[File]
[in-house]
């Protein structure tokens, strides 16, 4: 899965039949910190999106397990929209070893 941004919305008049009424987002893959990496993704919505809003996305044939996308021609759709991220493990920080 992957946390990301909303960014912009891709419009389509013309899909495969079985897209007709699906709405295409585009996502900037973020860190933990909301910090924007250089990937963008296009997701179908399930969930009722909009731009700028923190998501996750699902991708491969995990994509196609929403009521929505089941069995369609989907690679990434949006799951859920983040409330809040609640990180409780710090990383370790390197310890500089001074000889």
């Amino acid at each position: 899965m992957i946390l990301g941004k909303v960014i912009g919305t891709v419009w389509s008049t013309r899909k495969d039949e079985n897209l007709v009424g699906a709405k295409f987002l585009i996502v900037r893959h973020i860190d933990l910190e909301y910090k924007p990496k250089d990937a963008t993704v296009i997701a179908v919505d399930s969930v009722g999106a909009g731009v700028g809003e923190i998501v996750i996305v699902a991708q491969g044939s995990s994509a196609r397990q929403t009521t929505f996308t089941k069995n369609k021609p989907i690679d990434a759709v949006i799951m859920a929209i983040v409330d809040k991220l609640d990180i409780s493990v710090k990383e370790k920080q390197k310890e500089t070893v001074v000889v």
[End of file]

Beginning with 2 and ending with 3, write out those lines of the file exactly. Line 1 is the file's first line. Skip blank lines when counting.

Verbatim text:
């Protein structure tokens, strides 16, 4: 899965039949910190999106397990929209070893 941004919305008049009424987002893959990496993704919505809003996305044939996308021609759709991220493990920080 992957946390990301909303960014912009891709419009389509013309899909495969079985897209007709699906709405295409585009996502900037973020860190933990909301910090924007250089990937963008296009997701179908399930969930009722909009731009700028923190998501996750699902991708491969995990994509196609929403009521929505089941069995369609989907690679990434949006799951859920983040409330809040609640990180409780710090990383370790390197310890500089001074000889």
């Amino acid at each position: 899965m992957i946390l990301g941004k909303v960014i912009g919305t891709v419009w389509s008049t013309r899909k495969d039949e079985n897209l007709v009424g699906a709405k295409f987002l585009i996502v900037r893959h973020i860190d933990l910190e909301y910090k924007p990496k250089d990937a963008t993704v296009i997701a179908v919505d399930s969930v009722g999106a909009g731009v700028g809003e923190i998501v996750i996305v699902a991708q491969g044939s995990s994509a196609r397990q929403t009521t929505f996308t089941k069995n369609k021609p989907i690679d990434a759709v949006i799951m859920a929209i983040v409330d809040k991220l609640d990180i409780s493990v710090k990383e370790k920080q390197k310890e500089t070893v001074v000889v």